According to Wastell, the key strength of the platform is being able to apply one-to-one personalisation to your marketing, ensuring the right message reaches the right audience.
“By bringing together people with brands that matter to them, Messenger is the ideal platform for us to connect with our fans in a personalised and direct way. Our customers are always on Messenger, so we know we can connect with them quickly and at scale, making it more effective and efficient than other forms of direct marketing,” he says.
Robert Tadros, chief executive and founder of marketing firm Impressive Digital, lauds Culture Kings for its chatbot and describes it as “noticeably advanced”.
“Not only do they promote deals, providing direct links to point of purchase on their website, they also promote their own brand by sending out chatty messages, [giving] Culture Kings a human-like personality,” Tadros says.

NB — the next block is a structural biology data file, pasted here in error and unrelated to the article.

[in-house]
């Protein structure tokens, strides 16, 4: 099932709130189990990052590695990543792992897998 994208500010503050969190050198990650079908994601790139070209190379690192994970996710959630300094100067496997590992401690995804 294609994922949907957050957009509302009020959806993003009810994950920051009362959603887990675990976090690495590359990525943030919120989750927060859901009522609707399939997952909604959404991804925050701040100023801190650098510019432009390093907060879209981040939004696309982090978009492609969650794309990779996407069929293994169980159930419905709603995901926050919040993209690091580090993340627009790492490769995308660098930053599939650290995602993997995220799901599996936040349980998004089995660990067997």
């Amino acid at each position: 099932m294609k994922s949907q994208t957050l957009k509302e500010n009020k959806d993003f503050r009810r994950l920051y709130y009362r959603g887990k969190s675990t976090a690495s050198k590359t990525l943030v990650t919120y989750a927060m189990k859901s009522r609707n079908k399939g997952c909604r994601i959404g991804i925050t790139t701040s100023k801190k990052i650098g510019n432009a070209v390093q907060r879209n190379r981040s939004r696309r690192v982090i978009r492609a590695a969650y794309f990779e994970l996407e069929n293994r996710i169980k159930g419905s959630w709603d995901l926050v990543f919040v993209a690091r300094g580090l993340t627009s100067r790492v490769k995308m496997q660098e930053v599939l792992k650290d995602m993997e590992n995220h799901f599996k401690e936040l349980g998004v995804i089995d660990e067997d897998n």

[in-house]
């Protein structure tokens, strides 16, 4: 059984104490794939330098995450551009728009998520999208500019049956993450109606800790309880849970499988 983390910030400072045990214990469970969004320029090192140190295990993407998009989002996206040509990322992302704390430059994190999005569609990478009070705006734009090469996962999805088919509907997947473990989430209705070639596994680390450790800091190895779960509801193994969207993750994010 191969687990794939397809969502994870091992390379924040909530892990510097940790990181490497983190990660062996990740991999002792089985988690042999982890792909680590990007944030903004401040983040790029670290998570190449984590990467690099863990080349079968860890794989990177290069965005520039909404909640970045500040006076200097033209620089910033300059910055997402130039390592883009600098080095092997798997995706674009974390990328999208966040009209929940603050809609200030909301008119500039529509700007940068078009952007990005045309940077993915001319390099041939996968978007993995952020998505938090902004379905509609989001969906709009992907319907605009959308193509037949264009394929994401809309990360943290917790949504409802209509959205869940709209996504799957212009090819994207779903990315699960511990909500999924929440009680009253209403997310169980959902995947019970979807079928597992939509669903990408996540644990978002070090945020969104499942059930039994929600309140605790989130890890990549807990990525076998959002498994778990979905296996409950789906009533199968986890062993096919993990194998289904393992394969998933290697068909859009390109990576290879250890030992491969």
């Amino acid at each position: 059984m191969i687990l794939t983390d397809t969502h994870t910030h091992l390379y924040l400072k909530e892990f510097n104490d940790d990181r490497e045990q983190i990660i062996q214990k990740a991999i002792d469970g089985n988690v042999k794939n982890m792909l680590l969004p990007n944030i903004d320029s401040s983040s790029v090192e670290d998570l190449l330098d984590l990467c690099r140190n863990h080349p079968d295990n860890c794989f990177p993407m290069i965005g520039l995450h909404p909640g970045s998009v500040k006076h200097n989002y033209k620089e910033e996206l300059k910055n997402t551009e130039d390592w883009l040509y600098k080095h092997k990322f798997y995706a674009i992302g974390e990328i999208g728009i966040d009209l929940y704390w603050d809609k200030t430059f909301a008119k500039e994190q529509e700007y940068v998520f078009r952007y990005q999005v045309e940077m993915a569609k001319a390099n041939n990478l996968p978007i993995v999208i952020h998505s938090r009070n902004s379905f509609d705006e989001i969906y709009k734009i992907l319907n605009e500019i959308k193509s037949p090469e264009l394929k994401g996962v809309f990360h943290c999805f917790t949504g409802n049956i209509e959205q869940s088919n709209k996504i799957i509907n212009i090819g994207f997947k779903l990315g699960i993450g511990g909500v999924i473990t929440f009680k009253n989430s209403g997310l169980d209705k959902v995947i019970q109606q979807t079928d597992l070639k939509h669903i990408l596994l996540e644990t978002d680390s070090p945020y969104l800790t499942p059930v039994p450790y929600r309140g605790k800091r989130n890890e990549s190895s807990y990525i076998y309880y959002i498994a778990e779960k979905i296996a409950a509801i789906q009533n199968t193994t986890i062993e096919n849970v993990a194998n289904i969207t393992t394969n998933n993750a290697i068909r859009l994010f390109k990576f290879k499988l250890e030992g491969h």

“Intelligent enough to understand when a customer is talking to it as though they are a human, the chatbot informs them that it’s a robot [and] directs the user to a live chat with a real human.”
This is an important step. While chatbots are becoming more advanced, they still pale in comparison to a human’s ability to understand conversational language and subtext.
“In terms of marketing from a business owner’s point of view, the chatbot represents the brand during communication with the customer, and is a great way to build a brand – brands like Culture Kings prove that,” says Tadros.
Just the tip of the iceberg
However, marketing specialist at Forward Media, Nick Miller, believes he has yet to see a major Australian brand truly take advantage of the Messenger platform, though the way each industry should implement a chatbot differs greatly.